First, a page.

38. 38. ii. LimitationsThis technique is limited to low ground slopes. Construction of trapezoidal bunds on slopes steeperthan 1.5% is technically feasible, but involves prohibitively large quantities of earthwork.iii. Overall configurationEach unit of trapezoidal bunds consists of a base bund connected to two wing walls, which extendupslope at an angle of 135 degrees. The size of the enclosed area depends on the slope and can varyfrom 0.1 to 1 ha. Trapezoidal bunds may be constructed as single units, or in sets. The recommendeddimensions for one unit of trapezoidal bunds are given in (Figure 50). When several trapezoidal bunds arebuilt in a set, they are arranged in a staggered configuration; units in lower lines intersect overflow fromthe bunds above. A common distance between the tips of adjacent bunds within one row is 20 m with 30m spacing between the tips of the lower row and the base bunds of the upper row (Figure 51). However,when planning, it is ok to select other layouts which may fit into the site conditions better. The staggeredconfiguration as shown in Figure 51 should always be followed. It is not recommended to build morethan two rows of trapezoidal bunds since those in a third or fourth row receive significantly less runoff. 120 m Slope 1% 40 mFigure 50. Trapezoidal bunds dimension of one unit. 40 40 40 20 40 40 40 20 40 40 40 SlopeSlope 40 30 30 40 Scale 1:2000Figure 51. Trapezoidal bunds: Field layout for 1% ground slope.78
  39. 39. How to lay out and construct trapezoidal bundsStep One• Measure slope with Abney level or line level• Lay out the contour by using a line or water tube level; stake out the tips (points 1+ 2) with a measuring tape and mark themStep Two• Measure points a, b, 3 and 4 according to distances 4 40 m 3 Slope 2 x2 X X 2 x2 X 40 m X2 b a 1Step Three• Mark the base width of the bunds and wing wallsStep Four• Loosen the soil• Construct bund in two layers, which decrease towards the tips of the wing walls• Take soil from within the bunded area, where possible• Wet each layer if possible and compact it thoroughly by rolling, ramming or stampingStep Five• Provide bunds with pitched ‘lip’ LARGE SEMI-CIRCULAR BUND 2 . Material: earth = 750–10,000 m . Tips on contour . In long staggered 2 = 50–350 m rows to = 300–400 mm/yr = 1–5% = 15:1 to 40:1 Annual crops of pasture improvementDIMENSIONS: 20 m 10 cm Cross-section b–b 3:1 b b 10 cm 70 cm a 70 cm a 10 cm Cross-section Plan view a–a height 50 cm 3:1 3–10 m Not to scaleFigure 52. Dimensions of large semi-circular bunds. 79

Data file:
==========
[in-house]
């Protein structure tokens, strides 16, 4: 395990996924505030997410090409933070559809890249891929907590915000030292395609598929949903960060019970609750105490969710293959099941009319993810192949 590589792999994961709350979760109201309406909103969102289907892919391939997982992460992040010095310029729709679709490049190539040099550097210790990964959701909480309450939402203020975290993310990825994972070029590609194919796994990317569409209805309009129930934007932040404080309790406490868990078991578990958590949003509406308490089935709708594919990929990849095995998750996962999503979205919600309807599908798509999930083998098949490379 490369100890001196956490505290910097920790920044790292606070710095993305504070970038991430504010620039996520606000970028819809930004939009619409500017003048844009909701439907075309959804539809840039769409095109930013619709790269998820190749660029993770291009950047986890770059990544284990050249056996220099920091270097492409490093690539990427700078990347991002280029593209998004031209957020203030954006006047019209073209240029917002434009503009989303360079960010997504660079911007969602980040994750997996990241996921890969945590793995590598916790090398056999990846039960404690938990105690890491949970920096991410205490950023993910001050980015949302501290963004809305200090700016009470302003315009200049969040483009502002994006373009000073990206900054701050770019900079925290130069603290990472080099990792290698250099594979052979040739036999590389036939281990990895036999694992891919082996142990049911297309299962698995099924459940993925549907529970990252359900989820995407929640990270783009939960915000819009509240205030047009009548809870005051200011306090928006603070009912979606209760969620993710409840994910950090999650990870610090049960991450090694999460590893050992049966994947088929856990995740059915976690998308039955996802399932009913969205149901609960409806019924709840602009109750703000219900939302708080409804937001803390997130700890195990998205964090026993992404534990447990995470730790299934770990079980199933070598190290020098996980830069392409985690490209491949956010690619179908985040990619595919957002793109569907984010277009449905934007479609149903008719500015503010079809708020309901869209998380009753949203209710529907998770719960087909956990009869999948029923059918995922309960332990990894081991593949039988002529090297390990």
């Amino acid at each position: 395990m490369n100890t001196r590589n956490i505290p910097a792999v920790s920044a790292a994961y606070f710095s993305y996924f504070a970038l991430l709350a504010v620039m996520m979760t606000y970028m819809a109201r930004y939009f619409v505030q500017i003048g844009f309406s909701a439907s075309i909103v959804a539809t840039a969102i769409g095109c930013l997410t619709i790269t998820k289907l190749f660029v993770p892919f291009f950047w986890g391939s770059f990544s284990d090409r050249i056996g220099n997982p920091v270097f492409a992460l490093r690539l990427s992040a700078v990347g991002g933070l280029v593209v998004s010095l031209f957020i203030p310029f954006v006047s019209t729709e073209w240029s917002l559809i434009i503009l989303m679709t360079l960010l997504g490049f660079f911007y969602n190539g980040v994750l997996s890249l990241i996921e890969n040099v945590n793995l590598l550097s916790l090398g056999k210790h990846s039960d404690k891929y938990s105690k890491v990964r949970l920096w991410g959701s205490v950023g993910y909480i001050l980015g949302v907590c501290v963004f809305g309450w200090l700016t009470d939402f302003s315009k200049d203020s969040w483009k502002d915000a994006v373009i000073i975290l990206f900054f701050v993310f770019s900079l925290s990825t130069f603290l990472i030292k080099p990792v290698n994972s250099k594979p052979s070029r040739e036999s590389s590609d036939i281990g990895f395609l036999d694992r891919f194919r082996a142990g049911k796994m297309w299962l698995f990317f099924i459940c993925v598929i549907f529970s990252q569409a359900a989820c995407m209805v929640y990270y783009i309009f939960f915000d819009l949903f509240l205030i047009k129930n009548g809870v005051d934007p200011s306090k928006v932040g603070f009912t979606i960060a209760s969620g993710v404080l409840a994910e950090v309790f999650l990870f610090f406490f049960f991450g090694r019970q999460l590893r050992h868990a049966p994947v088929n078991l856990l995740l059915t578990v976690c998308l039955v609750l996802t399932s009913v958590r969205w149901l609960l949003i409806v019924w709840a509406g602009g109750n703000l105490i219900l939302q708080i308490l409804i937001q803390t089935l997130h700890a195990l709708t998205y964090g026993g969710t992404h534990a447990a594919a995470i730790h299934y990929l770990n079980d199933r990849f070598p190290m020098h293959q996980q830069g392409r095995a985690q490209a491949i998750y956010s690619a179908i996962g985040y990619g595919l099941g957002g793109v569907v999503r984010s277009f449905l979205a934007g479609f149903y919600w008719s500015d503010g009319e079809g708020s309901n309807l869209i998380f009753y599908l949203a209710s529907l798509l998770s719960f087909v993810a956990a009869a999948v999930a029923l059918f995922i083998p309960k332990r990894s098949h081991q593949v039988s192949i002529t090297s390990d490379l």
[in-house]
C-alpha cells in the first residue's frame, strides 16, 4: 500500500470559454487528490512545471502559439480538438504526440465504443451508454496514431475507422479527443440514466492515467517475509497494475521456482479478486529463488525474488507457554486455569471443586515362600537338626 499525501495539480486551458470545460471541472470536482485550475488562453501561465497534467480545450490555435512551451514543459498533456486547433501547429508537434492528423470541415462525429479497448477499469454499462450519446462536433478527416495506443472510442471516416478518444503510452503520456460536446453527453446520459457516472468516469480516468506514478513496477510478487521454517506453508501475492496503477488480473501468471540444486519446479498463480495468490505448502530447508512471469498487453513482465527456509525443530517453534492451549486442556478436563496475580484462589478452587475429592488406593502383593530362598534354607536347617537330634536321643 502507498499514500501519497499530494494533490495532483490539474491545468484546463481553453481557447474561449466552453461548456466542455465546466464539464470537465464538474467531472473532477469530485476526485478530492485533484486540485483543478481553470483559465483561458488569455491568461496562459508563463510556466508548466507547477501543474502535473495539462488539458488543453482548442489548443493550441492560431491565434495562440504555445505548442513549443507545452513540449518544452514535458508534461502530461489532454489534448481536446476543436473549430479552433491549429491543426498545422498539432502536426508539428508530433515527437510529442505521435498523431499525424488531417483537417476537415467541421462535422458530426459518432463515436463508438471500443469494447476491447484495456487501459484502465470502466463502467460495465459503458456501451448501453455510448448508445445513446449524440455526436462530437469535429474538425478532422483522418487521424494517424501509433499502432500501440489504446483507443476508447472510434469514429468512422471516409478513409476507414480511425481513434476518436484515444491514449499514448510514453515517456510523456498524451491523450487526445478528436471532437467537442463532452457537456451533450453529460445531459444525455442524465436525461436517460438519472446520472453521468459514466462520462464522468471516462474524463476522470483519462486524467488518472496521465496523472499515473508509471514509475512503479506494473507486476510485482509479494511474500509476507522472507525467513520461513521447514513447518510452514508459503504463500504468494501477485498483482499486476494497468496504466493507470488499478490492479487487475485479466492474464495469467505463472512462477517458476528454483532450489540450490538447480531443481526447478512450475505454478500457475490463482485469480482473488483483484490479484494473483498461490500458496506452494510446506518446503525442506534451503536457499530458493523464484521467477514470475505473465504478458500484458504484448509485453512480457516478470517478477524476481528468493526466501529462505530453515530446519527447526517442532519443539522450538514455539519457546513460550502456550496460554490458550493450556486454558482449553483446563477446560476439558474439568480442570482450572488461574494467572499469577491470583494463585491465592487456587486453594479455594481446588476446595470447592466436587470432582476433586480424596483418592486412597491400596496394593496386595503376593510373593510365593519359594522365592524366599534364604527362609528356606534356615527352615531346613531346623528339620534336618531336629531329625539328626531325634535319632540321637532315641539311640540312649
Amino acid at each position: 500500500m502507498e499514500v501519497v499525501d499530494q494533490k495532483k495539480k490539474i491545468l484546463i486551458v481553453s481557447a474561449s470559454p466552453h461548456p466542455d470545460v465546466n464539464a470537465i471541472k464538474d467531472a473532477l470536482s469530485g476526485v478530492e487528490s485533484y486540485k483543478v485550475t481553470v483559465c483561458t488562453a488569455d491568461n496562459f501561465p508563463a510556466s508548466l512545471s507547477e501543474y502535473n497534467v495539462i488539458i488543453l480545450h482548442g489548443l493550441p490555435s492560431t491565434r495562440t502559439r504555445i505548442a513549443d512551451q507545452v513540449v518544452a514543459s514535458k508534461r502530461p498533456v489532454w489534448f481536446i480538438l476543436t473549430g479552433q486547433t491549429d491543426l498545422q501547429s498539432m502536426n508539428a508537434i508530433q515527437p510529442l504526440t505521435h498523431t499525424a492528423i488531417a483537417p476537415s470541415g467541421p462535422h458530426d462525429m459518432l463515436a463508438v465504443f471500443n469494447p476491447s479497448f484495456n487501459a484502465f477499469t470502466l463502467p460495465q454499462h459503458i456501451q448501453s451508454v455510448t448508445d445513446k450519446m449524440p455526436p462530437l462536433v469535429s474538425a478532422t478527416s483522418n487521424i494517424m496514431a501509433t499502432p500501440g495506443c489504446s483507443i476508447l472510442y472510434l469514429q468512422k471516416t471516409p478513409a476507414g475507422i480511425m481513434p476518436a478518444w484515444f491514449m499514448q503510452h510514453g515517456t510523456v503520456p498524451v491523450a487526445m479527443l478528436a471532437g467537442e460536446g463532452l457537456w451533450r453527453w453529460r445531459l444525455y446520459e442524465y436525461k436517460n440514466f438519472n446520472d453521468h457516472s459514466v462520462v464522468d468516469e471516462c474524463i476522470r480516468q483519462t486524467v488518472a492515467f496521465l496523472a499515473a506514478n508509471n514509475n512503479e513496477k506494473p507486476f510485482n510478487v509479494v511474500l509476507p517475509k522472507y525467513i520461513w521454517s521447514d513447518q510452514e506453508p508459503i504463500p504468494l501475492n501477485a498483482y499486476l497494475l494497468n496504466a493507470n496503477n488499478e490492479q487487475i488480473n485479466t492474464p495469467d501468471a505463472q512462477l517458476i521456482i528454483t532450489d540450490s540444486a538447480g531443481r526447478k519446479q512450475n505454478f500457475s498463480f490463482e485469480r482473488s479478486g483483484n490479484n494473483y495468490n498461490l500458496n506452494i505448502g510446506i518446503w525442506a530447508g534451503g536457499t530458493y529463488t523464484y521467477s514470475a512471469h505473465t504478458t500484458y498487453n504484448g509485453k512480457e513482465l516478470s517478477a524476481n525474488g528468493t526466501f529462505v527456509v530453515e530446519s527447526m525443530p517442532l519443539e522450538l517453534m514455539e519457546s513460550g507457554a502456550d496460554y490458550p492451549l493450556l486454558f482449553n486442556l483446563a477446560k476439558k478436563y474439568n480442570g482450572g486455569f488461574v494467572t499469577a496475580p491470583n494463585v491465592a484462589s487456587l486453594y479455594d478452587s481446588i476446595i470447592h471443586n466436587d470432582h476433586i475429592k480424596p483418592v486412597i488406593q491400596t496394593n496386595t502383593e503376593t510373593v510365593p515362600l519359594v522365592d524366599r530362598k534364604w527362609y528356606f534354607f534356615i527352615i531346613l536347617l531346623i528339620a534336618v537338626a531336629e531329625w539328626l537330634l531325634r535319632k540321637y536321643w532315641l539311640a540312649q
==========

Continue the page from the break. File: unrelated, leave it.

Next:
40. 40. 3.2.3 Large semi-circular bunds noff Ru Stone pitching Cross-section PlanFigure 53. Wingtip protection.3.2.4 Hillside conduit systems Hillside conduit . Small conveyance channels 7 2 direct water to fields at the = 10–10 m foot of the hill 6 2 = -10 m . Spillway for excess water needed . Fields often levelled = 300–600 mm/yr >10% (catchment) = 10:1 to 100:1 Nearly any cropFigure 54. Water collection area (Photo: Klemm).80